Friday, May 17, 2013

A strong (climate) case for nuclear energy

On the Web site for the NASA Goddard Institute for Space Studies, a new Science Brief released along with a new published paper:

Coal and gas are far more harmful than nuclear power

In this, the authors make the case that direct deaths caused by nuclear energy are far less than those caused by fossil fuel burning. 

I am certain that this paper will be critiqued, criticized, examined, and revisited.  But it says some things that are self-evidently true, such as:

"Likewise, we calculated that nuclear power prevented an average of 64 gigatonnes of CO2-equivalent (GtCO2-eq) net GHG emissions globally between 1971-2009 (see Fig. 3). This is about 15 times more emissions than it caused. It is equivalent to the past 35 years of CO2 emissions from coal burning in the U.S. or 17 years in China (ref. 3) — i.e., historical nuclear energy production has prevented the building of hundreds of large coal-fired power plants."   (emphasis added - and coal-fired power plants cause direct health problems, regardless of the climate effects)
And for those impressed with the rise of fracking and the concomitant rise of U.S. natural gas production, there's this eye-opener:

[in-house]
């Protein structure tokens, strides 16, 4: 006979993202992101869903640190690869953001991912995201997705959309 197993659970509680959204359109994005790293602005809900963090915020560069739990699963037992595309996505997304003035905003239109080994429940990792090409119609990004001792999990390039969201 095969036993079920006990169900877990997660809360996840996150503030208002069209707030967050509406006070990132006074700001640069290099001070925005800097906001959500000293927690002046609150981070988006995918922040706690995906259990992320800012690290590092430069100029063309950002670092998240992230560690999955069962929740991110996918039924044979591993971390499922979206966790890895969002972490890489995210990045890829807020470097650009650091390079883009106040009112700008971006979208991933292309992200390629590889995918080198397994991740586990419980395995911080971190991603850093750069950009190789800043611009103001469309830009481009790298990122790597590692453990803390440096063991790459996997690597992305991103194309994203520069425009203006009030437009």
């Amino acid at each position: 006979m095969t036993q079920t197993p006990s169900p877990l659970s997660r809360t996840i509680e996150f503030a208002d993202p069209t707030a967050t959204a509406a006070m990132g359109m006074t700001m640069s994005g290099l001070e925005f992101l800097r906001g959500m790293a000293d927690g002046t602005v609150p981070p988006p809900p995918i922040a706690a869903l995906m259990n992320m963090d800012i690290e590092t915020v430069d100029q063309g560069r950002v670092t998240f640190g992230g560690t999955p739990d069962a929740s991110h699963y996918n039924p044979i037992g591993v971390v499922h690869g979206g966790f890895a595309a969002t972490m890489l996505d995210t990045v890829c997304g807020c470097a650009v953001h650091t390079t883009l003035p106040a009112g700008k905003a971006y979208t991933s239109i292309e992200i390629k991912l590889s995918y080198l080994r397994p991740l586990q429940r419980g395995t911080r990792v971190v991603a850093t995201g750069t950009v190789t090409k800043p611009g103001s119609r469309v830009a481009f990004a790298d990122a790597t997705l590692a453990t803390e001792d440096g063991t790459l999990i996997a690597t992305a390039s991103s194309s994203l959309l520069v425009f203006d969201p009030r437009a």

"Our findings also have important implications for large-scale "fuel switching" to natural gas from coal or from nuclear. Although natural gas burning emits less fatal pollutants and GHGs than coal burning, it is far deadlier than nuclear power, causing about 40 times more deaths per unit electric energy produced (ref. 2)."

Since the co-author of this piece is climate skeptic target James Hansen, it's not surprising that it comes down hard on GHG-emitting power plants.  But what's surprising to me is the way that they approach it - not in terms of economic cost, but in terms of human cost.  The alternative is that "underpowered" Third World countries could do better health-wise with more robust economies built on increased energy production.  Since they may be spiting themselves with fossil fuel energy production, the alternatives are primarily solar and nuclear -- and until we get a lot of big flow batteries online, nuclear is the only proven alternative.

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